Mon, Apr 15, 2019 - Page 8 News List

Meet the world’s oldest top athletes

Five pensioners, aged up to 108, talk about how they thrive on extreme exercise

By Richard Godwin  /  The Observer

An elderly man exercises by the beach as a woman walks in the shade of an umbrella at East Coast Park in Singapore. Mature people are much more aware of the goodness that can come out of training.

Photo: AP

EDWINA BROCKLESBY: TRIATHELETE, 76, KINGSTON-UPON-THAMES

I didn’t do any exercise at all until I was 50. I remember trying out for the long-jump team at university for a laugh and I couldn’t move for two weeks afterwards. So that was the end of my athletics career.

And then I had three children and I was busy with my job. I was a social worker and ran two adoption agencies.

One day, I went to see an old friend from Nottingham University who was running a marathon. I thought that would be fun to do, at least a half marathon, anyway. I came back and told my husband and he laughed and said I wouldn’t even be able to run as far as Northampton, which was about three miles from where we lived at the time. It’s good to have a challenge like that! Sure enough, it did inspire me to run my first half marathon.

Then my husband died when I was 52. By then I had a small group of running friends and they were brilliantly supportive. I trained as a counselor myself, but I found running better than counseling for dealing with grief. For one, you always feel better after you’ve been for a run as the endorphins kick in. But I think what is more important is the social element. You’re with people who support you and value you. You can talk if you want to, or you can be silent if you want to.

The running club was only small, but it did have one place in the London Marathon — and that’s when it became more serious for me. I ran my first marathon in 1996, when I was 53. I moved to London and became a member of the Serpentine Running Club and, with them, I completed my first London Triathlon when I was 58. I don’t have an anterior cruciate ligament in either knee — my daughter told me that I’d need surgery if I kept pounding the streets like I used to — and that’s how I got into cycling and swimming as they’re a little easier on the joints. When I started swimming, at 56, I couldn’t do crawl at all and swam breaststroke with my head above water like most women of my age. But swimming is a wonderful feeling. It might have something to do with our spending the first nine months of our gestation suspended in water.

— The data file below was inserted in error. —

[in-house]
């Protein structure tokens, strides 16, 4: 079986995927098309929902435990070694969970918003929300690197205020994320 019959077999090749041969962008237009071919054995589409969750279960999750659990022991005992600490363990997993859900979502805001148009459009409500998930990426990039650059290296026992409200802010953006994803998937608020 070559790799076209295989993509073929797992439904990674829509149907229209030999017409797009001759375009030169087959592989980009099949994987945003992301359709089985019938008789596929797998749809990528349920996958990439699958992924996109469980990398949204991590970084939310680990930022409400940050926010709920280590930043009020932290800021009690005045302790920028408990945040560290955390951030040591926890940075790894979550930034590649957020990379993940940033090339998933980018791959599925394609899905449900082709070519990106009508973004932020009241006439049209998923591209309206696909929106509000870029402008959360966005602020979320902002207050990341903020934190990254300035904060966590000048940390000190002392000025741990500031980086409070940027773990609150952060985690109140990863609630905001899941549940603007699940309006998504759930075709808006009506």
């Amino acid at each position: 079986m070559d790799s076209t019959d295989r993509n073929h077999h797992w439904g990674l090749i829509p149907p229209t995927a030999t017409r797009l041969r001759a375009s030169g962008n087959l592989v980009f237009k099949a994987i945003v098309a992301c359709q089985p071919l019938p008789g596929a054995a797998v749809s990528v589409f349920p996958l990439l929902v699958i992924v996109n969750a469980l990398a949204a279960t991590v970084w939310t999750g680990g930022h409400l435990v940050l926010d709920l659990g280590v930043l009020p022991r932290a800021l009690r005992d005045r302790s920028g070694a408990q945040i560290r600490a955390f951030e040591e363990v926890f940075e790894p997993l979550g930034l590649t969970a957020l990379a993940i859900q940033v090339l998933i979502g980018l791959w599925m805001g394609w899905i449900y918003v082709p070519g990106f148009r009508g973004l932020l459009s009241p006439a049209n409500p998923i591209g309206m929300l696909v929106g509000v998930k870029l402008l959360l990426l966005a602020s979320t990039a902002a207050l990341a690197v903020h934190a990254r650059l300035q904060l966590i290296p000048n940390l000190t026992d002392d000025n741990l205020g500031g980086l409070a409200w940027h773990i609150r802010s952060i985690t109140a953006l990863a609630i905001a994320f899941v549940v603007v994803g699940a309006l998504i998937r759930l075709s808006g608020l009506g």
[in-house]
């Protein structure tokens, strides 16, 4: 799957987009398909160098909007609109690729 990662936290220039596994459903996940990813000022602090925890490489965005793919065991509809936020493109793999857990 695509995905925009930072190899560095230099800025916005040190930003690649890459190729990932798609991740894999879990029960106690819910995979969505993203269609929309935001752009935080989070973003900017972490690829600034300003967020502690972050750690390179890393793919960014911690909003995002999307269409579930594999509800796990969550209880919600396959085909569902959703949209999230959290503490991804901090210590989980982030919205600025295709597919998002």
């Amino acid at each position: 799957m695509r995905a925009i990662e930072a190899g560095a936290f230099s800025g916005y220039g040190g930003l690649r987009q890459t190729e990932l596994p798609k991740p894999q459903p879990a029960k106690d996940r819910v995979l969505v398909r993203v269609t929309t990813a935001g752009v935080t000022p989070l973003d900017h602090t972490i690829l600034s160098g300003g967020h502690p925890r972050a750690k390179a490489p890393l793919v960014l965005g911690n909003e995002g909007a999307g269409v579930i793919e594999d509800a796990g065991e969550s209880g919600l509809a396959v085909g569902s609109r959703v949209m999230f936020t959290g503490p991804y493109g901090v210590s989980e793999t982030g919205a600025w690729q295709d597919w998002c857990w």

There’s so much evidence that if you keep physically active, you don’t experience some of the difficulties associated with ageing. There are lower rates of type 2 diabetes among the active, but falling over is the biggest thing. If you can keep your bone and muscle strength up, you’re less likely to fall — and you might also be able to prevent yourself from hitting the ground if you do fall. Falls are one of the things that costs the NHS (National Health Service) the most money.

I’m getting slower as I get older, of course I am. I do manage to run 5k, but I walk a bit more. I feel lucky that I can still jog along the Thames.

Edwina Brocklesby is the director of Silverfit, a charity that promotes physical activity among ageing people. She is also the UK’s oldest Ironman triathlete. She was recently awarded the British Empire Medal.

EDDY DIGET: PERSONAL TRAINER, 74, MILTON KEYNES

I’ve always trained: cross-country running; ice skating; roller skating; fencing; cycling. I represented England in the 1962 Commonwealth Games in Perth in diving and swimming. I’ve been doing weight training for about 45 years now and I was British bodybuilding champion twice, once at 58 and once at 68. I’ve been a stuntman. I was a medical officer in the Royal Navy. And I have been recognised as a Shaolin Master for my commitment to Chinese martial arts. Some Shaolin monks turned up at my studio in Oxford Brookes one day in their saffron robes and presented me with a piece of parchment. I broke down and wept.

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